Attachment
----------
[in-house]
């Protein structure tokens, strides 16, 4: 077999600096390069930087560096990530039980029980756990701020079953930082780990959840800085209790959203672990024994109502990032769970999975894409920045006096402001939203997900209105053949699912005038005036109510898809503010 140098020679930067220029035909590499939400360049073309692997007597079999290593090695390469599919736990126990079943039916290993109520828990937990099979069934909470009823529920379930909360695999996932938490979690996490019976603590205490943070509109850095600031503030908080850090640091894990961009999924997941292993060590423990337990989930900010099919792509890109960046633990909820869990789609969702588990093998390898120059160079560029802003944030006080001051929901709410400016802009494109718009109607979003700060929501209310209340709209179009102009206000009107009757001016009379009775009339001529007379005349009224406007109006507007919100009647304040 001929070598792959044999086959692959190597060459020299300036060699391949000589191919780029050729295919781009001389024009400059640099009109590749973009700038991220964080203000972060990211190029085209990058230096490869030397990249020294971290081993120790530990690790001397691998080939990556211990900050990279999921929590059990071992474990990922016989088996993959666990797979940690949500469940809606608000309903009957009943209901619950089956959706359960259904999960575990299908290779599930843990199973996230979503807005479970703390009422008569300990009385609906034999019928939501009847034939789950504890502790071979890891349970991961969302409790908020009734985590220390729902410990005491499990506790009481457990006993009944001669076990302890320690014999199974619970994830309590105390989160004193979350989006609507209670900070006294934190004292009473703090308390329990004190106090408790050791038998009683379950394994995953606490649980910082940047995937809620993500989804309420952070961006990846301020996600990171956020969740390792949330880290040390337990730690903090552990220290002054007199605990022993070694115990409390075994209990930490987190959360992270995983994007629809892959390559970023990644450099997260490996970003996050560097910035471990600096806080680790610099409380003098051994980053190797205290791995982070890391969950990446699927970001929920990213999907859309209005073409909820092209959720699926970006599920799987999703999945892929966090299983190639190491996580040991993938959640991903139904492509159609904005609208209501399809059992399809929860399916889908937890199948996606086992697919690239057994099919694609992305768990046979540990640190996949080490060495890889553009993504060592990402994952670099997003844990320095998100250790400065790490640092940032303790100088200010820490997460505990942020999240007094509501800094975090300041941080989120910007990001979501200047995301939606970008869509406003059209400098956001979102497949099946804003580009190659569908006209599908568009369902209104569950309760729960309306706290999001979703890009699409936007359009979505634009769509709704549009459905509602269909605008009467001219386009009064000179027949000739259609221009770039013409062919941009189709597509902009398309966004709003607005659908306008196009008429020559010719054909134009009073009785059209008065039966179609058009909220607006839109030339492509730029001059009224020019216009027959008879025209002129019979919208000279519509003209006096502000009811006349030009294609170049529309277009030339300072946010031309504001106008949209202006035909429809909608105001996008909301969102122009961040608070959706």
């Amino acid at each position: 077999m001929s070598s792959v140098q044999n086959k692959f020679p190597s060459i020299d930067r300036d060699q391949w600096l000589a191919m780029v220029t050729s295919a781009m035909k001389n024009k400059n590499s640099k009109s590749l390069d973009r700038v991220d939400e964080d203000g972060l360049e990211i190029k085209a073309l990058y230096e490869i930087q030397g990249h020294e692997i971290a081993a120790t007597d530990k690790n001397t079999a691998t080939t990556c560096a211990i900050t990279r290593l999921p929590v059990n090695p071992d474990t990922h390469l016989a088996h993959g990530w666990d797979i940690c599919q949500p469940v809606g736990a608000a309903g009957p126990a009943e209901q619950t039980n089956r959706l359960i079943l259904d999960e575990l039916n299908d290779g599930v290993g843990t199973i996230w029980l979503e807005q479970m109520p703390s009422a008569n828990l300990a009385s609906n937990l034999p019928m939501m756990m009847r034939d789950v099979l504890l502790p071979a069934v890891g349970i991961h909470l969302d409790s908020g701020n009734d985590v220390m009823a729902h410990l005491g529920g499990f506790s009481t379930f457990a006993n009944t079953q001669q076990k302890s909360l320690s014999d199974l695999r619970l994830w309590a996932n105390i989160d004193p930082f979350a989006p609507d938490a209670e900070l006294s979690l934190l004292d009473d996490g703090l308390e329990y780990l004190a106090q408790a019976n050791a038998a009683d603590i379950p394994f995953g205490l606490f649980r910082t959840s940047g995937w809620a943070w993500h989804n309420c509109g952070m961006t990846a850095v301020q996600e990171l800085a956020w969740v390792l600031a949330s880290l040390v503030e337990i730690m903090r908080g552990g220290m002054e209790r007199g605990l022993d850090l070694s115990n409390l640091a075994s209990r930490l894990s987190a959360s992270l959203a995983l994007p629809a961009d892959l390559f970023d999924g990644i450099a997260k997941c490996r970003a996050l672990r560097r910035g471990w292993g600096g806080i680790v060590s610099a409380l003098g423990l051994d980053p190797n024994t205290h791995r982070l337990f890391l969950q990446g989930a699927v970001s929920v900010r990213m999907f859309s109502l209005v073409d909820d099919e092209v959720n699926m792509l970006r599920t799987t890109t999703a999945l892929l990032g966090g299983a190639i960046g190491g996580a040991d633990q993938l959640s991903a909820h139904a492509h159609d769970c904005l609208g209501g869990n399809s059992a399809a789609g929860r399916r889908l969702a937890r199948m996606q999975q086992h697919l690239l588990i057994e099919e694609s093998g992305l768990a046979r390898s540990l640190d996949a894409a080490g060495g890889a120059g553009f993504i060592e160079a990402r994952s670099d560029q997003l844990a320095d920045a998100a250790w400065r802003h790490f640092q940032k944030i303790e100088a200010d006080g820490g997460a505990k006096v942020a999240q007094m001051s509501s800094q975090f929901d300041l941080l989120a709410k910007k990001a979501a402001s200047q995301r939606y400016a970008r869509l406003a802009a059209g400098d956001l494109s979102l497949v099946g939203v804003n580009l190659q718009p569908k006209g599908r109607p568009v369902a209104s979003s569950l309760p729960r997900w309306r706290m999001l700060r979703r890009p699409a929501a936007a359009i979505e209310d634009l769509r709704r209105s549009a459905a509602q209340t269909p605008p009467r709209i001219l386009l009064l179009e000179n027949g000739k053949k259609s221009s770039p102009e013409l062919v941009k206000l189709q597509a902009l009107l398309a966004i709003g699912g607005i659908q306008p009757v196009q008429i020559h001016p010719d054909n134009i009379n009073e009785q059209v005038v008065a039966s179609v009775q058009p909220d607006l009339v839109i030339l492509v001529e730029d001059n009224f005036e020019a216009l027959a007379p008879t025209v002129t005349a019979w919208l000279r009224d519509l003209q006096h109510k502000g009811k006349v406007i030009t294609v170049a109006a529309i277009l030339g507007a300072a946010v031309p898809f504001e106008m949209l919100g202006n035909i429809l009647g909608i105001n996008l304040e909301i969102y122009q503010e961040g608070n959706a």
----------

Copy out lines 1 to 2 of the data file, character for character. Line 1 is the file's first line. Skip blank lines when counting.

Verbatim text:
[in-house]
């Protein structure tokens, strides 16, 4: 077999600096390069930087560096990530039980029980756990701020079953930082780990959840800085209790959203672990024994109502990032769970999975894409920045006096402001939203997900209105053949699912005038005036109510898809503010 140098020679930067220029035909590499939400360049073309692997007597079999290593090695390469599919736990126990079943039916290993109520828990937990099979069934909470009823529920379930909360695999996932938490979690996490019976603590205490943070509109850095600031503030908080850090640091894990961009999924997941292993060590423990337990989930900010099919792509890109960046633990909820869990789609969702588990093998390898120059160079560029802003944030006080001051929901709410400016802009494109718009109607979003700060929501209310209340709209179009102009206000009107009757001016009379009775009339001529007379005349009224406007109006507007919100009647304040 001929070598792959044999086959692959190597060459020299300036060699391949000589191919780029050729295919781009001389024009400059640099009109590749973009700038991220964080203000972060990211190029085209990058230096490869030397990249020294971290081993120790530990690790001397691998080939990556211990900050990279999921929590059990071992474990990922016989088996993959666990797979940690949500469940809606608000309903009957009943209901619950089956959706359960259904999960575990299908290779599930843990199973996230979503807005479970703390009422008569300990009385609906034999019928939501009847034939789950504890502790071979890891349970991961969302409790908020009734985590220390729902410990005491499990506790009481457990006993009944001669076990302890320690014999199974619970994830309590105390989160004193979350989006609507209670900070006294934190004292009473703090308390329990004190106090408790050791038998009683379950394994995953606490649980910082940047995937809620993500989804309420952070961006990846301020996600990171956020969740390792949330880290040390337990730690903090552990220290002054007199605990022993070694115990409390075994209990930490987190959360992270995983994007629809892959390559970023990644450099997260490996970003996050560097910035471990600096806080680790610099409380003098051994980053190797205290791995982070890391969950990446699927970001929920990213999907859309209005073409909820092209959720699926970006599920799987999703999945892929966090299983190639190491996580040991993938959640991903139904492509159609904005609208209501399809059992399809929860399916889908937890199948996606086992697919690239057994099919694609992305768990046979540990640190996949080490060495890889553009993504060592990402994952670099997003844990320095998100250790400065790490640092940032303790100088200010820490997460505990942020999240007094509501800094975090300041941080989120910007990001979501200047995301939606970008869509406003059209400098956001979102497949099946804003580009190659569908006209599908568009369902209104569950309760729960309306706290999001979703890009699409936007359009979505634009769509709704549009459905509602269909605008009467001219386009009064000179027949000739259609221009770039013409062919941009189709597509902009398309966004709003607005659908306008196009008429020559010719054909134009009073009785059209008065039966179609058009909220607006839109030339492509730029001059009224020019216009027959008879025209002129019979919208000279519509003209006096502000009811006349030009294609170049529309277009030339300072946010031309504001106008949209202006035909429809909608105001996008909301969102122009961040608070959706």